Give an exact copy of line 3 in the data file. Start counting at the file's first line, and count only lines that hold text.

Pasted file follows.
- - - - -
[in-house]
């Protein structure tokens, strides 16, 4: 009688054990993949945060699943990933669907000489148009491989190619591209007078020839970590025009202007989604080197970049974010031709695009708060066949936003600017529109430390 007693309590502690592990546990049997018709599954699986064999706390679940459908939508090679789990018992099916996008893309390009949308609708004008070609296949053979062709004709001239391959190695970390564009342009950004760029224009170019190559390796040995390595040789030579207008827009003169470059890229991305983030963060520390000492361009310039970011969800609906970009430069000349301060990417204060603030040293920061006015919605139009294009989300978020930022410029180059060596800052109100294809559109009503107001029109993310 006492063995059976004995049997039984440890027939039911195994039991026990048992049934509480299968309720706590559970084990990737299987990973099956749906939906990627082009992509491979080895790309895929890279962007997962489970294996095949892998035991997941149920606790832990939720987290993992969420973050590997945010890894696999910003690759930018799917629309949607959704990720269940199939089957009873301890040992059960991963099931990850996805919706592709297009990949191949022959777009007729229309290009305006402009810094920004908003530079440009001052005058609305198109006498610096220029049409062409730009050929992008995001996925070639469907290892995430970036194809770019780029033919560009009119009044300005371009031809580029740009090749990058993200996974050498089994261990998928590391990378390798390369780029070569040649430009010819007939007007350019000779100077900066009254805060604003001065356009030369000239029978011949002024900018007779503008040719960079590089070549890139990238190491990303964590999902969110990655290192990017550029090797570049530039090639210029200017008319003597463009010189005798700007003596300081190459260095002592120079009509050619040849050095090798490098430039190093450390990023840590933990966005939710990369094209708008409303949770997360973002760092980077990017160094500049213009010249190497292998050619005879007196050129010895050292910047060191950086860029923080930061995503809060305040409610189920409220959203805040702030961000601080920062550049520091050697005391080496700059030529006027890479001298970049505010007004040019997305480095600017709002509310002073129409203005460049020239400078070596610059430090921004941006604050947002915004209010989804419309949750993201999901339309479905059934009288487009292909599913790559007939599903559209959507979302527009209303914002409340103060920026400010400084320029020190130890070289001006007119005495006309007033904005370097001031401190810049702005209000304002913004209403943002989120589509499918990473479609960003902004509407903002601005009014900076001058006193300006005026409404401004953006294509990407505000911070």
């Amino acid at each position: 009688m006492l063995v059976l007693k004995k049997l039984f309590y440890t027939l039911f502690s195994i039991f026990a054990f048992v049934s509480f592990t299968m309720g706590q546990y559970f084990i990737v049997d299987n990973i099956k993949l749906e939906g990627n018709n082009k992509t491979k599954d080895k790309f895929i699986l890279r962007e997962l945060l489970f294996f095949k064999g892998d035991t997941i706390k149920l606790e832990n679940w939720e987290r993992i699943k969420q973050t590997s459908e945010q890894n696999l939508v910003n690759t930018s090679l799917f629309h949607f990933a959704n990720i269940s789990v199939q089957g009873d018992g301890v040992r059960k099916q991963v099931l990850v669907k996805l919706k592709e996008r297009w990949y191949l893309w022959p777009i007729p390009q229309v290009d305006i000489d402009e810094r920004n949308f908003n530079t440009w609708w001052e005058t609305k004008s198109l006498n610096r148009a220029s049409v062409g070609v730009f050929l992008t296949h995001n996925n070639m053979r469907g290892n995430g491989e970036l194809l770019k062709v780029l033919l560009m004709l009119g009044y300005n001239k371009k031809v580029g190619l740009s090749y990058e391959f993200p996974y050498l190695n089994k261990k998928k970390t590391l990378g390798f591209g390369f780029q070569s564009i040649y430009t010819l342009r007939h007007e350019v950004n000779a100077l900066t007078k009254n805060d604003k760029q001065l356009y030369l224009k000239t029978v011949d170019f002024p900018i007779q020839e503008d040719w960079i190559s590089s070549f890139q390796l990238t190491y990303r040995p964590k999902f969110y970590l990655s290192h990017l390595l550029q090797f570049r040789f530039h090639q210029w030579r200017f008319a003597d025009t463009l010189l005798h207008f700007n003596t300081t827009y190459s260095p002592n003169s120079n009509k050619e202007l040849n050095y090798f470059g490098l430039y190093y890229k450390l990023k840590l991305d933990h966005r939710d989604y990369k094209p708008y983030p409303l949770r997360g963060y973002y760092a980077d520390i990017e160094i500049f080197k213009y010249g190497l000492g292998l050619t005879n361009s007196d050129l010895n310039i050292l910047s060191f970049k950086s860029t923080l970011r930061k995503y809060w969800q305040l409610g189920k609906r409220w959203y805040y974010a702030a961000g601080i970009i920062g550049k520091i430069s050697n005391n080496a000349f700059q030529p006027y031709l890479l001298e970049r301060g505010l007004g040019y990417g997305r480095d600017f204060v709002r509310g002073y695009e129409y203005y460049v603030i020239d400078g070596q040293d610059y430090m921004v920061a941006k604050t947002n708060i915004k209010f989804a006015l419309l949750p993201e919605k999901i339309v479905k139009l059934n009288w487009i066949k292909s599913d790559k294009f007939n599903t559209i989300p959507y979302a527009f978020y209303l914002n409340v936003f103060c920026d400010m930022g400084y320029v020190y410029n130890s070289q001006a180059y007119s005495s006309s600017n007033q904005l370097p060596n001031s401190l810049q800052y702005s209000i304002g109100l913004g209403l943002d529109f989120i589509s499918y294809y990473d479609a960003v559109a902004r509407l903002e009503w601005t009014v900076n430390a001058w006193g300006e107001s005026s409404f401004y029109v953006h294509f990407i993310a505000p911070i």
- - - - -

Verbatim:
């Amino acid at each position: 009688m006492l063995v059976l007693k004995k049997l039984f309590y440890t027939l039911f502690s195994i039991f026990a054990f048992v049934s509480f592990t299968m309720g706590q546990y559970f084990i990737v049997d299987n990973i099956k993949l749906e939906g990627n018709n082009k992509t491979k599954d080895k790309f895929i699986l890279r962007e997962l945060l489970f294996f095949k064999g892998d035991t997941i706390k149920l606790e832990n679940w939720e987290r993992i699943k969420q973050t590997s459908e945010q890894n696999l939508v910003n690759t930018s090679l799917f629309h949607f990933a959704n990720i269940s789990v199939q089957g009873d018992g301890v040992r059960k099916q991963v099931l990850v669907k996805l919706k592709e996008r297009w990949y191949l893309w022959p777009i007729p390009q229309v290009d305006i000489d402009e810094r920004n949308f908003n530079t440009w609708w001052e005058t609305k004008s198109l006498n610096r148009a220029s049409v062409g070609v730009f050929l992008t296949h995001n996925n070639m053979r469907g290892n995430g491989e970036l194809l770019k062709v780029l033919l560009m004709l009119g009044y300005n001239k371009k031809v580029g190619l740009s090749y990058e391959f993200p996974y050498l190695n089994k261990k998928k970390t590391l990378g390798f591209g390369f780029q070569s564009i040649y430009t010819l342009r007939h007007e350019v950004n000779a100077l900066t007078k009254n805060d604003k760029q001065l356009y030369l224009k000239t029978v011949d170019f002024p900018i007779q020839e503008d040719w960079i190559s590089s070549f890139q390796l990238t190491y990303r040995p964590k999902f969110y970590l990655s290192h990017l390595l550029q090797f570049r040789f530039h090639q210029w030579r200017f008319a003597d025009t463009l010189l005798h207008f700007n003596t300081t827009y190459s260095p002592n003169s120079n009509k050619e202007l040849n050095y090798f470059g490098l430039y190093y890229k450390l990023k840590l991305d933990h966005r939710d989604y990369k094209p708008y983030p409303l949770r997360g963060y973002y760092a980077d520390i990017e160094i500049f080197k213009y010249g190497l000492g292998l050619t005879n361009s007196d050129l010895n310039i050292l910047s060191f970049k950086s860029t923080l970011r930061k995503y809060w969800q305040l409610g189920k609906r409220w959203y805040y974010a702030a961000g601080i970009i920062g550049k520091i430069s050697n005391n080496a000349f700059q030529p006027y031709l890479l001298e970049r301060g505010l007004g040019y990417g997305r480095d600017f204060v709002r509310g002073y695009e129409y203005y460049v603030i020239d400078g070596q040293d610059y430090m921004v920061a941006k604050t947002n708060i915004k209010f989804a006015l419309l949750p993201e919605k999901i339309v479905k139009l059934n009288w487009i066949k292909s599913d790559k294009f007939n599903t559209i989300p959507y979302a527009f978020y209303l914002n409340v936003f103060c920026d400010m930022g400084y320029v020190y410029n130890s070289q001006a180059y007119s005495s006309s600017n007033q904005l370097p060596n001031s401190l810049q800052y702005s209000i304002g109100l913004g209403l943002d529109f989120i589509s499918y294809y990473d479609a960003v559109a902004r509407l903002e009503w601005t009014v900076n430390a001058w006193g300006e107001s005026s409404f401004y029109v953006h294509f990407i993310a505000p911070i």